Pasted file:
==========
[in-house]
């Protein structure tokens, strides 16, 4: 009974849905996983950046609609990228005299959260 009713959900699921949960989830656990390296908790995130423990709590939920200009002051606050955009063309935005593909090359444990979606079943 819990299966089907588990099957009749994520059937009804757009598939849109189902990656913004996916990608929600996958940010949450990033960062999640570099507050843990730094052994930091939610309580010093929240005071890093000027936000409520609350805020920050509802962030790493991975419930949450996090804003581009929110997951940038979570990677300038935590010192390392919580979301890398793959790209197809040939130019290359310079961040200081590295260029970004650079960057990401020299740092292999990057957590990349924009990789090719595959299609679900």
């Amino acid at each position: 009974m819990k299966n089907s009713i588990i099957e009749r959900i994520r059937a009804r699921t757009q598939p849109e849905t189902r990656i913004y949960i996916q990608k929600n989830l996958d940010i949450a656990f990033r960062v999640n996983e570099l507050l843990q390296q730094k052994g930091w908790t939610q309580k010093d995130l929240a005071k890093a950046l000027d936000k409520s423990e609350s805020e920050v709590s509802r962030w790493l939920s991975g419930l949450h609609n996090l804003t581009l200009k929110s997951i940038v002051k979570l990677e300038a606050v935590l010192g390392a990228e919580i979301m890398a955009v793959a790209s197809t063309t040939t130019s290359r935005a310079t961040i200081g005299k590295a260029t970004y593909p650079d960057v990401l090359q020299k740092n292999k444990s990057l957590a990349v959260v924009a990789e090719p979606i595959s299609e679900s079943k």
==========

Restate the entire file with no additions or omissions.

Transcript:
[in-house]
């Protein structure tokens, strides 16, 4: 009974849905996983950046609609990228005299959260 009713959900699921949960989830656990390296908790995130423990709590939920200009002051606050955009063309935005593909090359444990979606079943 819990299966089907588990099957009749994520059937009804757009598939849109189902990656913004996916990608929600996958940010949450990033960062999640570099507050843990730094052994930091939610309580010093929240005071890093000027936000409520609350805020920050509802962030790493991975419930949450996090804003581009929110997951940038979570990677300038935590010192390392919580979301890398793959790209197809040939130019290359310079961040200081590295260029970004650079960057990401020299740092292999990057957590990349924009990789090719595959299609679900």
């Amino acid at each position: 009974m819990k299966n089907s009713i588990i099957e009749r959900i994520r059937a009804r699921t757009q598939p849109e849905t189902r990656i913004y949960i996916q990608k929600n989830l996958d940010i949450a656990f990033r960062v999640n996983e570099l507050l843990q390296q730094k052994g930091w908790t939610q309580k010093d995130l929240a005071k890093a950046l000027d936000k409520s423990e609350s805020e920050v709590s509802r962030w790493l939920s991975g419930l949450h609609n996090l804003t581009l200009k929110s997951i940038v002051k979570l990677e300038a606050v935590l010192g390392a990228e919580i979301m890398a955009v793959a790209s197809t063309t040939t130019s290359r935005a310079t961040i200081g005299k590295a260029t970004y593909p650079d960057v990401l090359q020299k740092n292999k444990s990057l957590a990349v959260v924009a990789e090719p979606i595959s299609e679900s079943k």